Document Detail

Blood pressure lowering efficacy of potassium-sparing diuretics (that block the epithelial sodium channel) for primary hypertension.
MedLine Citation:
PMID:  23152254     Owner:  NLM     Status:  MEDLINE    
BACKGROUND: Potassium-sparing diuretics, which block the epithelial sodium channel (ENaC), are widely prescribed for hypertension as a second-line drug in patients taking other diuretics (e.g. thiazide diuretics) and much less commonly prescribed as monotherapy. Therefore, it is essential to determine the effects of ENaC blockers on blood pressure (BP), heart rate and withdrawals due to adverse effects (WDAEs) when given as a first-line or second-line therapy.
OBJECTIVES: To quantify the dose-related reduction in systolic blood pressure (SBP) and diastolic blood pressure (DBP) of ENaC blocker therapy as a first-line or second-line drug in patients with primary hypertension.
SEARCH METHODS: We searched CENTRAL (The Cochrane Library 2012), MEDLINE (1950 to August 2012), EMBASE (1980 to August 2012) and reference lists of articles.
SELECTION CRITERIA: Double-blind, randomized, controlled trials in patients with primary hypertension that evaluate, for a duration of 3 to 12 weeks, the BP lowering efficacy of: 1) fixed-dose monotherapy with an ENaC blocker compared with placebo; or 2) an ENaC blocker in combination with another class of anti-hypertensive drugs compared with the respective monotherapy (without an ENaC blocker).
DATA COLLECTION AND ANALYSIS: Two authors independently assessed the risk of bias and extracted data. Study authors were contacted for additional information. WDAE information was also collected from the trials.
MAIN RESULTS: No trials evaluating the BP lowering efficacy of ENaC blockers as monotherapy in patients with primary hypertension were identified. Only 6 trials evaluated the BP lowering efficacy of low doses of amiloride and triamterene as a second drug in 496 participants with a baseline BP of 151/102 mm Hg. The additional BP reduction caused by the ENaC blocker as a second drug was estimated by comparing the difference in BP reduction between the combination and monotherapy groups. The addition of low doses of amiloride and triamterene in these trials did not reduce BP. An estimate of the dose-related BP lowering efficacy for ENaC blockers was not possible because of a lack of trial data at higher doses.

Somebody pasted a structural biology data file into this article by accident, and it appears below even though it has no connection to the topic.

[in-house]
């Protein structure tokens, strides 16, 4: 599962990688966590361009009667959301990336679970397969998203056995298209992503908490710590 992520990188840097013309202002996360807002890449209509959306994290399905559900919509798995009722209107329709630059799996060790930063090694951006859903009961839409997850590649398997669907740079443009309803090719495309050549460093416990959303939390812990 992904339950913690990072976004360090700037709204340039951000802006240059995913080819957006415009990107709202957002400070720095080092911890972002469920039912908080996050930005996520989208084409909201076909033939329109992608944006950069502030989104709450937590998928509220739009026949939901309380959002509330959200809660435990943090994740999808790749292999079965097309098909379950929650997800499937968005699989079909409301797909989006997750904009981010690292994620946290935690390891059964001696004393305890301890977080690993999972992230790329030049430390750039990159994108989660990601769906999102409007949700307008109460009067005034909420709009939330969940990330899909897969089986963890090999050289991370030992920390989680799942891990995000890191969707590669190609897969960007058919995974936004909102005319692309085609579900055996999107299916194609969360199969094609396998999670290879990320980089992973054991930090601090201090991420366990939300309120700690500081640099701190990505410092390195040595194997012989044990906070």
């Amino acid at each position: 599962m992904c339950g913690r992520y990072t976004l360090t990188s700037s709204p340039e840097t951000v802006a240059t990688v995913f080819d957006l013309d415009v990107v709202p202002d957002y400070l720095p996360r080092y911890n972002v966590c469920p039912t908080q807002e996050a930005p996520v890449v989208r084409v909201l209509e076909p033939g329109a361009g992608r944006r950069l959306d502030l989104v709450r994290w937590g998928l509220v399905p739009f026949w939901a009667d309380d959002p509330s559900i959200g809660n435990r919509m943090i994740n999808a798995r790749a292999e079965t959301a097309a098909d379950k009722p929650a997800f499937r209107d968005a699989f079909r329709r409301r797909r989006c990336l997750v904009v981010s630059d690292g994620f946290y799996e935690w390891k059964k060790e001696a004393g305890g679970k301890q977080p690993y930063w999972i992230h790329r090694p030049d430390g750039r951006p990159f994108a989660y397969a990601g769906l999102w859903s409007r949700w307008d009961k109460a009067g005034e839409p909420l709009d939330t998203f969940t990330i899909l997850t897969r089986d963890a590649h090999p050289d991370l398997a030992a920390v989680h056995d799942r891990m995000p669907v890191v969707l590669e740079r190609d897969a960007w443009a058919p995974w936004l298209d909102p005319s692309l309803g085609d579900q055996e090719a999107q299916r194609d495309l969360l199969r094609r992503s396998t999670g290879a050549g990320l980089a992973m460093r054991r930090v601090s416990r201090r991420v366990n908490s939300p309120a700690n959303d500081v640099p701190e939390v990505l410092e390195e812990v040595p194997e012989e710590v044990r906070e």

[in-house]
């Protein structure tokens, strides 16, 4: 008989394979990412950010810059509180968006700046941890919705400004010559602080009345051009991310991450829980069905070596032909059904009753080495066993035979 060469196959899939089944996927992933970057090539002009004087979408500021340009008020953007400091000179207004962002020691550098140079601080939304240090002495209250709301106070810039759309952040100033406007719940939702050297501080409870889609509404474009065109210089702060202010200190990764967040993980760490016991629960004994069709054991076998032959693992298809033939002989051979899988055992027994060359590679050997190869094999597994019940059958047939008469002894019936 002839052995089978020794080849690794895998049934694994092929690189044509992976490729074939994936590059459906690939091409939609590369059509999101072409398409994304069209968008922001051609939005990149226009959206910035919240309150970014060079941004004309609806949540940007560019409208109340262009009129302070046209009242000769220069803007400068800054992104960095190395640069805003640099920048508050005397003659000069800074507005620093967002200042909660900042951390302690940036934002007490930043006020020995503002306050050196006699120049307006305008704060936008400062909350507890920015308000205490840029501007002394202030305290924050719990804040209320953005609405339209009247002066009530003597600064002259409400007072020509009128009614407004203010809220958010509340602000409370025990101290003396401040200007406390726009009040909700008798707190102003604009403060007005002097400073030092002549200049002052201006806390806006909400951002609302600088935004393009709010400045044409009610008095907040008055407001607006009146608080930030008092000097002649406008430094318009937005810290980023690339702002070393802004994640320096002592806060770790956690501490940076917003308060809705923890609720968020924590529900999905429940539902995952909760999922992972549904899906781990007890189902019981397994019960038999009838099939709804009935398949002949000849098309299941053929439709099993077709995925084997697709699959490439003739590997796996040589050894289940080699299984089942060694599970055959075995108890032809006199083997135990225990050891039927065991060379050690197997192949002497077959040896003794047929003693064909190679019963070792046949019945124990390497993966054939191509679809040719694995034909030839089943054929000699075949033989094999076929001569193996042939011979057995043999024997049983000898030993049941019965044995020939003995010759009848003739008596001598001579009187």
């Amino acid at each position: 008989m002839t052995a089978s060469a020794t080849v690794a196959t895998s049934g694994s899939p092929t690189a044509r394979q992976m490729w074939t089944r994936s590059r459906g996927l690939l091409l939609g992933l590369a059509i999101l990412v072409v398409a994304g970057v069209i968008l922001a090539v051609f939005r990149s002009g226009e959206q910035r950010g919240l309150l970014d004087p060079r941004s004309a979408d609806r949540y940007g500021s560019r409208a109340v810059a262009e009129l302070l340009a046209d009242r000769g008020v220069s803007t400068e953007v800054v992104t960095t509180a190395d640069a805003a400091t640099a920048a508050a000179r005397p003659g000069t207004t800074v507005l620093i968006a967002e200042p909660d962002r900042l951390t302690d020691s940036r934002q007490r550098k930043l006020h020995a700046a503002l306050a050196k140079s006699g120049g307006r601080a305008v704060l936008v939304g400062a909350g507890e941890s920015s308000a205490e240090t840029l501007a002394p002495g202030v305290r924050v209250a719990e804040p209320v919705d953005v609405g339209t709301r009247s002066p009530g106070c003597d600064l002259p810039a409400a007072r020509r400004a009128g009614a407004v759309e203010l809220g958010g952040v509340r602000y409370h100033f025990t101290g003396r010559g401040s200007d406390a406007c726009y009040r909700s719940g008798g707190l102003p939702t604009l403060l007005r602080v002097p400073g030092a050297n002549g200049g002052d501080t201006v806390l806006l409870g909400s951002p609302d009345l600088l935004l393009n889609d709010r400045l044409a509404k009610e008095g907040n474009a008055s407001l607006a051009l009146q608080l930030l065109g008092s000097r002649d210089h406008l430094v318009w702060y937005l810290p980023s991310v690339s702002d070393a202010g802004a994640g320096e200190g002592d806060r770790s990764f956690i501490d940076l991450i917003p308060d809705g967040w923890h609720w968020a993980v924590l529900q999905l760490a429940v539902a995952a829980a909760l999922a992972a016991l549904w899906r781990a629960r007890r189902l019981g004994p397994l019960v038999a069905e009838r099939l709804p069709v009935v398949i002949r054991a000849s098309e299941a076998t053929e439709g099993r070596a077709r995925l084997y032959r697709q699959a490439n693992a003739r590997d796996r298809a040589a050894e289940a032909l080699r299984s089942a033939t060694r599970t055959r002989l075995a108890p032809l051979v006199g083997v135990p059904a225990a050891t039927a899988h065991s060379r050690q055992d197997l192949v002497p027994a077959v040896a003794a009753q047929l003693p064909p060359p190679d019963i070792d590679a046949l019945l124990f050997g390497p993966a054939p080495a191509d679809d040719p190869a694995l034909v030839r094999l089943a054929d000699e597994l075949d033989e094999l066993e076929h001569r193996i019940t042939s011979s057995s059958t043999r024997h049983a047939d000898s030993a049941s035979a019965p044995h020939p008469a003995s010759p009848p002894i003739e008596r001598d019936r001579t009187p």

AUTHORS' CONCLUSIONS: ENaC blockers do not have a statistically or clinically significant BP lowering effect at low doses but trials at higher doses are not available. The review did not provide a good estimate of the incidence of harms associated with ENaC blockers.
Balraj S Heran; Jenny M H Chen; Josh J Wang; James M Wright
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Publication Detail:
Type:  Journal Article; Meta-Analysis; Research Support, Non-U.S. Gov't; Review     Date:  2012-11-14
Journal Detail:
Title:  The Cochrane database of systematic reviews     Volume:  11     ISSN:  1469-493X     ISO Abbreviation:  Cochrane Database Syst Rev     Publication Date:  2012  
Date Detail:
Created Date:  2012-11-15     Completed Date:  2013-01-15     Revised Date:  2013-06-28    
Medline Journal Info:
Nlm Unique ID:  100909747     Medline TA:  Cochrane Database Syst Rev     Country:  England    
Other Details:
Languages:  eng     Pagination:  CD008167     Citation Subset:  IM    
Department of Anesthesiology, Pharmacology and Therapeutics, University of British Columbia, Vancouver, Canada.
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MeSH Terms
Amiloride / administration & dosage
Antihypertensive Agents / administration & dosage*
Blood Pressure / drug effects*
Diuretics / administration & dosage*
Dose-Response Relationship, Drug
Drug Therapy, Combination / methods
Hypertension / drug therapy*
Randomized Controlled Trials as Topic
Sodium Channel Blockers / administration & dosage*
Triamterene / administration & dosage
Reg. No./Substance:
0/Antihypertensive Agents; 0/Diuretics; 0/Sodium Channel Blockers; 2609-46-3/Amiloride; 396-01-0/Triamterene
Update Of:
Cochrane Database Syst Rev. 2010;(1):CD008167   [PMID:  20091662 ]

From MEDLINE®/PubMed®, a database of the U.S. National Library of Medicine

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